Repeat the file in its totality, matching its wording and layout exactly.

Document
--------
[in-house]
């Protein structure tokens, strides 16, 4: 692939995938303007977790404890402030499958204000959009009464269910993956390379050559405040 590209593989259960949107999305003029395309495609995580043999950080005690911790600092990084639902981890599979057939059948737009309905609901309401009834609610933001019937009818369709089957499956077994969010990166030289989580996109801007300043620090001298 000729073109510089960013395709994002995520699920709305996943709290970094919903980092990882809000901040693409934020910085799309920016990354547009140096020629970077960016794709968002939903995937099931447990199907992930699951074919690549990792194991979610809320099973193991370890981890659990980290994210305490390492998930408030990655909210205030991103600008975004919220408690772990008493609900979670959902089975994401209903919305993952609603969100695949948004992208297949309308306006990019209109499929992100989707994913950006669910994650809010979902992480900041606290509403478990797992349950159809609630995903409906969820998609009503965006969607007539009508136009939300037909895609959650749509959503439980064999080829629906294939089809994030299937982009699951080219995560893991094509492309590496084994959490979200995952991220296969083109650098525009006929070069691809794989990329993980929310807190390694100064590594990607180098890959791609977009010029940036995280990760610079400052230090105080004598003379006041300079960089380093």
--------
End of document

[in-house]
């Protein structure tokens, strides 16, 4: 692939995938303007977790404890402030499958204000959009009464269910993956390379050559405040 590209593989259960949107999305003029395309495609995580043999950080005690911790600092990084639902981890599979057939059948737009309905609901309401009834609610933001019937009818369709089957499956077994969010990166030289989580996109801007300043620090001298 000729073109510089960013395709994002995520699920709305996943709290970094919903980092990882809000901040693409934020910085799309920016990354547009140096020629970077960016794709968002939903995937099931447990199907992930699951074919690549990792194991979610809320099973193991370890981890659990980290994210305490390492998930408030990655909210205030991103600008975004919220408690772990008493609900979670959902089975994401209903919305993952609603969100695949948004992208297949309308306006990019209109499929992100989707994913950006669910994650809010979902992480900041606290509403478990797992349950159809609630995903409906969820998609009503965006969607007539009508136009939300037909895609959650749509959503439980064999080829629906294939089809994030299937982009699951080219995560893991094509492309590496084994959490979200995952991220296969083109650098525009006929070069691809794989990329993980929310807190390694100064590594990607180098890959791609977009010029940036995280990760610079400052230090105080004598003379006041300079960089380093």